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Supplies and donations have been flowing from the private sector to relief agencies serving the waves of immigrants arriving in and moving through Europe, and soon corporations may be called on for more hands-on work
Social media and big tech firms have been reaching out the way they do best, to help the huge numbers of refugees moving through Europe. Google announced it would match the first $5.5m in donations made via google.com/refugeerelief. The campaign raised a total of $11m that was donated to Doctors Without Borders, International Rescue Committee, Save the Children and the UN High Commissioner for Refugees.
Facebook is supplying internet access to refugee camps operated by the United Nations. For any campaigns helping the crisis, Kickstarter is donating its fees. Airbnb has started to offer travel credits for aid workers with Mercy Corps and the International Rescue Committee serving in countries including Greece, Serbia and Macedonia.
Mike Butcher, editor-at-large at TechCrunch, founded Techfugees in September, a group to bring together tech companies to brainstorm ways to aid the refugee crisis, including finding useful products and services. It had about 530 members at the time of its founding. The group has been holding conferences and brain-storming sessions. At its One Home Enlive World Hack in London in September, Techfugees registered people with specific skills to match them with organisations in need of help.
Among traditional corporations, GSK has donated £150,000 and is holding a fundraising drive for staff that will be match-funded by the organisation. More than £20,000 was raised by the end of October, according to the US Chamber of Commerce Foundation. Through Norwegian Air Shuttle’s "Help Us Fill a Plane" initiative, Norwegian passengers donated more than $130,000 to Unicef. All donations are being used to pay for an aircraft full of emergency aid and school supplies for Syrian children living in Za’atari, the world’s second-largest refugee camp, says the Chamber of Commerce Foundation.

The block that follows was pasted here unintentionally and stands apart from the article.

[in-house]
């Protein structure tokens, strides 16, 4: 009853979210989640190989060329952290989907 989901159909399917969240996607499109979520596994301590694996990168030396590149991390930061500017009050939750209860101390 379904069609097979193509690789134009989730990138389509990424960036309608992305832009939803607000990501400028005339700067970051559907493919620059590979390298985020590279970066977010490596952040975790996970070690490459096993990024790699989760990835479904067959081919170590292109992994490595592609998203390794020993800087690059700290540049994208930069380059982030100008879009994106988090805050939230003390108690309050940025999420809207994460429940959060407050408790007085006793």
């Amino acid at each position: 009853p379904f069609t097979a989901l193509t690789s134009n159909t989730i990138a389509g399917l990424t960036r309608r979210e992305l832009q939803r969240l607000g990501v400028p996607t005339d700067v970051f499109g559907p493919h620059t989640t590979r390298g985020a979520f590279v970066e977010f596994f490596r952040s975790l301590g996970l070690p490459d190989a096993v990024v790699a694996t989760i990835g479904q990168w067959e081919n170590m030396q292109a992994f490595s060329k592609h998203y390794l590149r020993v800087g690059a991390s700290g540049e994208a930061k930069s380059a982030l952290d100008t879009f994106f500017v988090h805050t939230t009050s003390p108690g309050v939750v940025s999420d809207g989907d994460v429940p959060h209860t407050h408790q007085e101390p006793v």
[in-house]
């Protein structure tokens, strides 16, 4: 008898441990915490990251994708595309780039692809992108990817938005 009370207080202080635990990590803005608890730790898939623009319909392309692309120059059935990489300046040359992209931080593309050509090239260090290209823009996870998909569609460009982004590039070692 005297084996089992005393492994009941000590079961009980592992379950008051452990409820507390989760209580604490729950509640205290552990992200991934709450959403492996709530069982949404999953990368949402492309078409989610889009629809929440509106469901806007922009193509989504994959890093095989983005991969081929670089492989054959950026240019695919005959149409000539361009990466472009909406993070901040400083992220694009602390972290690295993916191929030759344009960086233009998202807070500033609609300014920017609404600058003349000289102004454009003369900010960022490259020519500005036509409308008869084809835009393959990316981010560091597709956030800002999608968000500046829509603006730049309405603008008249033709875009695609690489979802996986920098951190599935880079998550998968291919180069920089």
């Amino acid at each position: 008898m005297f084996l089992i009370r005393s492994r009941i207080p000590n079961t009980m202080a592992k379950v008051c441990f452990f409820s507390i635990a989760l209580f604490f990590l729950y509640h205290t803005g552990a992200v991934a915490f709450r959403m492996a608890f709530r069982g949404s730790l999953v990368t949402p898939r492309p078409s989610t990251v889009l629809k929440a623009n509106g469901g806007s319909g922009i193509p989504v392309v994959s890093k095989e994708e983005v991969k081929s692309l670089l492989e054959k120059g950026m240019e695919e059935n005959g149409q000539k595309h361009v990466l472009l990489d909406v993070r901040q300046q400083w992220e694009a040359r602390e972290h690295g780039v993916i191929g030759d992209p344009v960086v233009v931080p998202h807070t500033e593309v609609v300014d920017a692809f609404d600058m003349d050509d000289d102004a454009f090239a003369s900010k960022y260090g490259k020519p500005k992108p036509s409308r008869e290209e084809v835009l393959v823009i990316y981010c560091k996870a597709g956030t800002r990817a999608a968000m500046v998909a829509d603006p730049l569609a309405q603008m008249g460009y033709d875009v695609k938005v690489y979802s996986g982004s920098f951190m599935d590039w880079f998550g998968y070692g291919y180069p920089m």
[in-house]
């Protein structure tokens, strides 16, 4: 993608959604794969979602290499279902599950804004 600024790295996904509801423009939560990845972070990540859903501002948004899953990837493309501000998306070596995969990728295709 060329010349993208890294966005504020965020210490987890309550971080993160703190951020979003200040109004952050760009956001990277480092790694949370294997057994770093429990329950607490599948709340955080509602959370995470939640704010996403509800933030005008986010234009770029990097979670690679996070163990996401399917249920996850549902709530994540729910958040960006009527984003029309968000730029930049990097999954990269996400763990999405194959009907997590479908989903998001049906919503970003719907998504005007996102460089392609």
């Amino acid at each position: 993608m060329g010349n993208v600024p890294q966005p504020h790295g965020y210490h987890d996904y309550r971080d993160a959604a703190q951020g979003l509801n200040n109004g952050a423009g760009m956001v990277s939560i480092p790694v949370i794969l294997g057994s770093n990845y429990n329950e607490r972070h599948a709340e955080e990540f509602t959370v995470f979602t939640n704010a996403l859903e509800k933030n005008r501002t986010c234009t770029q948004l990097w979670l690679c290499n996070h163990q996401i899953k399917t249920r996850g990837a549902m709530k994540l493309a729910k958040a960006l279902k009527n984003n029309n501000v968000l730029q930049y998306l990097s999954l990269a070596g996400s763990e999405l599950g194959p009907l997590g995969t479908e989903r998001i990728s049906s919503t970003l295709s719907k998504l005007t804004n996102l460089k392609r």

At the annual Summit on the Global Agenda, held 25-27 October in Abu Dhabi, which brings together experts from the World Economic Forum’s Network of Global Agenda Councils, several speakers discussed during a briefing on migration how businesses could expand their role in addressing the refugee crisis, and start to view the influx of people as an opportunity.
Several companies currently are developing a cheap, efficient payment system so people can spend money wherever they are, and not be dependent on receiving goods, says Espen Barth Eide, managing director at the World Economic Forum in Geneva and an Under-Secretary-General of the United. “I think we need to recognise the opportunities that come out of technology innovation; [such as] communication and use of big data.”
The private sector has a genuine role to play in the crisis, which includes trying to match supply with demand and helping refugees integrate into their new societies, says Khalid Koser, executive director of the Global Community Engagement and Resilience Fund. “If effectively managed, this can be an economic opportunity,” says Koser. “A million refugees arrived, and they are not going home. They can fill some labour gaps and we can generate a talent pool if we can manage it correctly.”
Barth Eide adds: “I believe there are experiences on the business side on how to deal with leadership, make decisions, logistics and how to invest in fragile situations that is of high relevance to the humanitarian community.”
There are skills the humanitarian community can offer the private sector, says Barth Eide, adding: “We need to try to provide space where these different worlds can meet over a problem that they all understand may be the biggest problem of our time,” he noted.immigration refugees fundraising